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Instructor Class Description

Time Schedule:

Daniel F. Jacoby
Bothell Campus

Issues in Labor and Human Resources

Examines issues in the changing arena of labor and human resource policy.

Class description

This course focuses on 3 sets of issues and policies. The first introduces the macroeconomic interconnections that increasingly make markets global. In this context we ask into the global governance mechanisms that might replace local regulation over basic labor conditions. In this conjunction we ask, "Is a global safety net desirable and if so is it achievable?"

The second set of issues asks whether globalization makes current trends towards flexible and contingent employment relations inevitable? We'll look at the extent to which various industrial nations have attempted policies to deal with employment conditions that are increasingly categorized by short term or casual contracts, limited employer provided benefits, and part-time or adjustable hours. Similarly, we also inquire into the persistence of informal markets in developing countries, and the connections that may exist between informality and government regulations designed to improve labor conditions.

Finally, we'll look at the question of unionization in a global economy. What are its prospects? Can and should it be promoted? What kind of variations exist and which of these address conditions currently at play in the global economy.

Graduate students in this course will be required to write a 20 page paper, and may will be asked to provide leadership in discussing some papers and texts.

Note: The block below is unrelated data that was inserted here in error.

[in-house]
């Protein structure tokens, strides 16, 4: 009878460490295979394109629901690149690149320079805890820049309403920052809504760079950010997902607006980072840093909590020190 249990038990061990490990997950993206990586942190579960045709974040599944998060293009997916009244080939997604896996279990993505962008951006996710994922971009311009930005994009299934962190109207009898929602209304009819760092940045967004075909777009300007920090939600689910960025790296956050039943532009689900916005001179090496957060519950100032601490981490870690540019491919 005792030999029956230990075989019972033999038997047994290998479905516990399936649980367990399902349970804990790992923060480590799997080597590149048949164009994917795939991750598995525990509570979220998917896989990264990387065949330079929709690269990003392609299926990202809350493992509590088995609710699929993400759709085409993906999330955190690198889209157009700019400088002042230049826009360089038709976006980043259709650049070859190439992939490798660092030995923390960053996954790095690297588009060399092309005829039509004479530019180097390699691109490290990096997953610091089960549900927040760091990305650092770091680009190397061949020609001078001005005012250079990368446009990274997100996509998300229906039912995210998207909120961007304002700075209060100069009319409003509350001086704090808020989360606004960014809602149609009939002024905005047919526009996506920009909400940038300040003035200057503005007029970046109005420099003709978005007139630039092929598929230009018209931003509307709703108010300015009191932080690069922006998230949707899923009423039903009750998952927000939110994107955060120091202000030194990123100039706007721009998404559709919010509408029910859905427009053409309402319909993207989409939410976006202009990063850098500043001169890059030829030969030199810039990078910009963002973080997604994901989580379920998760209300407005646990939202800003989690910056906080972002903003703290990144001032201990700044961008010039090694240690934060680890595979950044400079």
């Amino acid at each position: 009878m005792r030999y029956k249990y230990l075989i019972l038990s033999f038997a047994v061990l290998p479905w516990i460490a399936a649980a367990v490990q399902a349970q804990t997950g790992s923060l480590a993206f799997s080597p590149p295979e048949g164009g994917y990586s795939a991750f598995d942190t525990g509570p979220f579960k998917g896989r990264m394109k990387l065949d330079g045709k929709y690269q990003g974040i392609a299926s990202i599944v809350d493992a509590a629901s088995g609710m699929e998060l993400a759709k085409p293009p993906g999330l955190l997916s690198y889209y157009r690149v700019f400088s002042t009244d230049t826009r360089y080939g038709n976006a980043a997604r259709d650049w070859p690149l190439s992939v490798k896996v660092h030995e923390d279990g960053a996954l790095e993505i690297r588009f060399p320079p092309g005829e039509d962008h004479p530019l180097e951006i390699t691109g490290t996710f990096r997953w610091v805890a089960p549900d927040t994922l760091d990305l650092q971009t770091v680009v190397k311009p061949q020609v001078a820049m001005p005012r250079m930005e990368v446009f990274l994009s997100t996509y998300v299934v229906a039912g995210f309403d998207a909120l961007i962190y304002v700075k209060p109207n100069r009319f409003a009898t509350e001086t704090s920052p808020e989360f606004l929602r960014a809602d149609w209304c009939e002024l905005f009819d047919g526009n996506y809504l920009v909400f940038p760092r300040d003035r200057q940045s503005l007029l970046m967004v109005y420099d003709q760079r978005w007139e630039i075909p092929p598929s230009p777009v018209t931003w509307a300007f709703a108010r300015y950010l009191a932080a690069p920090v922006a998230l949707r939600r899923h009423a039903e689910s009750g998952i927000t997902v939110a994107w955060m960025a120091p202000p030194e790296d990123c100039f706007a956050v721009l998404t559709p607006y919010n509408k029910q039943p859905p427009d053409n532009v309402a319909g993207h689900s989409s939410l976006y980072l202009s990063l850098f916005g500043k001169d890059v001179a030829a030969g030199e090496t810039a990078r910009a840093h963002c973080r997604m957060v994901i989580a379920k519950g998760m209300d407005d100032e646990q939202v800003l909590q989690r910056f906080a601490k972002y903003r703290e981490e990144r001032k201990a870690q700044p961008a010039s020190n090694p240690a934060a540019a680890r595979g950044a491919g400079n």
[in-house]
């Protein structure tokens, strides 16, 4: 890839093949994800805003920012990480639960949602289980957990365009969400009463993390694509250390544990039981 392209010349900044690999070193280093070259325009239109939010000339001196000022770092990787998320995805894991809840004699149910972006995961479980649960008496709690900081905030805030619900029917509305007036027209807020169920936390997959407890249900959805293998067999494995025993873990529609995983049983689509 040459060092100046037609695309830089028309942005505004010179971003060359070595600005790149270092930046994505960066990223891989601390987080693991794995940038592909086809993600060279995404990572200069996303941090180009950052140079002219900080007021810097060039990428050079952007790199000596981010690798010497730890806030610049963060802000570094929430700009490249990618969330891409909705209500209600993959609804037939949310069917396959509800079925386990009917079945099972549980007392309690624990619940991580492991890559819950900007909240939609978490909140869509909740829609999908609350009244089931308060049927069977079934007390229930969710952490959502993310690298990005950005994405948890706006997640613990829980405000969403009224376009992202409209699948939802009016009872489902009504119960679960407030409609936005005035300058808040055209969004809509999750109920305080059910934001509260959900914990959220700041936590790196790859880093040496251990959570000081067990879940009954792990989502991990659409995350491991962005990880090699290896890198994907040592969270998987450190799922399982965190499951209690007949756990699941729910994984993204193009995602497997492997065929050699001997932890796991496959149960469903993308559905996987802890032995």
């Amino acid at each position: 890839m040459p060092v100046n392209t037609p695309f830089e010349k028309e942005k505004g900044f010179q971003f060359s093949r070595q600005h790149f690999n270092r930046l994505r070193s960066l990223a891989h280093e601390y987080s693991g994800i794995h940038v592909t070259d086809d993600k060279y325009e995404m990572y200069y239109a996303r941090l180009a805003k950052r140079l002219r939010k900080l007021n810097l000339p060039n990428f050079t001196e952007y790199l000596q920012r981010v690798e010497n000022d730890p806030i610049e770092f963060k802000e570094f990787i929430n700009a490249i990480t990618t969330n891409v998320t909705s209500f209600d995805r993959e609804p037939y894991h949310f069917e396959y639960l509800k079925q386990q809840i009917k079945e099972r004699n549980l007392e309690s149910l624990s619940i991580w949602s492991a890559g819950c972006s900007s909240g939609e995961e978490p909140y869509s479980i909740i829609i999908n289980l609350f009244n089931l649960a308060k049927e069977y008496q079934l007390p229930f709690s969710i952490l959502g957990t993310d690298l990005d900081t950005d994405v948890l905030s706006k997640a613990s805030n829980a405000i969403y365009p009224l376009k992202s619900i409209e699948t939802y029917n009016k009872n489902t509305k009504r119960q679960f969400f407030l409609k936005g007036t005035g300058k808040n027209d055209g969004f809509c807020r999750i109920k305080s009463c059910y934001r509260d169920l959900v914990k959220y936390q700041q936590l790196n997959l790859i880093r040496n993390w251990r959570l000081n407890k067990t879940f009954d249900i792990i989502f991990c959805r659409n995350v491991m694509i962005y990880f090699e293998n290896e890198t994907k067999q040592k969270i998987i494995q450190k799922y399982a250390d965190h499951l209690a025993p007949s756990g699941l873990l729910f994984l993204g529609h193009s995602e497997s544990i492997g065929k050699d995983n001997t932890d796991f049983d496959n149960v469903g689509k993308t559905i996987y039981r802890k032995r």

Student learning goals

Examine how workers around the world are affected by globalization

To apply economic tools and policy analysis to global labor issues.

To appreciate how differences across nations affect their labor movements, policies and institutions.

General method of instruction

Seminar involve will blend project, texts, and discussion.

Likely to require additional attendance at one or more guest lecture and site visit.

Recommended preparation

Background in policy studies (at least the equivalent to BPOLST 500) highly recommended.

Class assignments and grading

In addition to standard assignments for the class, graduate students will write a 10-15 page term paper.

Graduate student will be asked to help lead seminars and to write a 20 page research paper.

The information above is intended to be helpful in choosing courses. Because the instructor may further develop his/her plans for this course, its characteristics are subject to change without notice. In most cases, the official course syllabus will be distributed on the first day of class.
Last Update by Daniel F. Jacoby
Date: 02/20/2014